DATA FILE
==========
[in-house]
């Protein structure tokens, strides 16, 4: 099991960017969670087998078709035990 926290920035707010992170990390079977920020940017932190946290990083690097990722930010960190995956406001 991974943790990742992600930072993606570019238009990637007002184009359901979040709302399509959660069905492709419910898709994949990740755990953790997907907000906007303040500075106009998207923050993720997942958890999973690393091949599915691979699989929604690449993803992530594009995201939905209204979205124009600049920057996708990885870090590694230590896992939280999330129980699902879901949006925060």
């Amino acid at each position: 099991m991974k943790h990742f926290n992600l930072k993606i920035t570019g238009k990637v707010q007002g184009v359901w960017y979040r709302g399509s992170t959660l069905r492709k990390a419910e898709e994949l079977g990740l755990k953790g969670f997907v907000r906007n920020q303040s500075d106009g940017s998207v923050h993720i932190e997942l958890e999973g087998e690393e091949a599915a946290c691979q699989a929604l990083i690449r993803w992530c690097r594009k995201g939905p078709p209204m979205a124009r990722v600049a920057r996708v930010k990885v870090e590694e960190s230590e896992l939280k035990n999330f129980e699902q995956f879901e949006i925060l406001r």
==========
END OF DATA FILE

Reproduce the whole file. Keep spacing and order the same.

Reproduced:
[in-house]
């Protein structure tokens, strides 16, 4: 099991960017969670087998078709035990 926290920035707010992170990390079977920020940017932190946290990083690097990722930010960190995956406001 991974943790990742992600930072993606570019238009990637007002184009359901979040709302399509959660069905492709419910898709994949990740755990953790997907907000906007303040500075106009998207923050993720997942958890999973690393091949599915691979699989929604690449993803992530594009995201939905209204979205124009600049920057996708990885870090590694230590896992939280999330129980699902879901949006925060």
């Amino acid at each position: 099991m991974k943790h990742f926290n992600l930072k993606i920035t570019g238009k990637v707010q007002g184009v359901w960017y979040r709302g399509s992170t959660l069905r492709k990390a419910e898709e994949l079977g990740l755990k953790g969670f997907v907000r906007n920020q303040s500075d106009g940017s998207v923050h993720i932190e997942l958890e999973g087998e690393e091949a599915a946290c691979q699989a929604l990083i690449r993803w992530c690097r594009k995201g939905p078709p209204m979205a124009r990722v600049a920057r996708v930010k990885v870090e590694e960190s230590e896992l939280k035990n999330f129980e699902q995956f879901e949006i925060l406001r």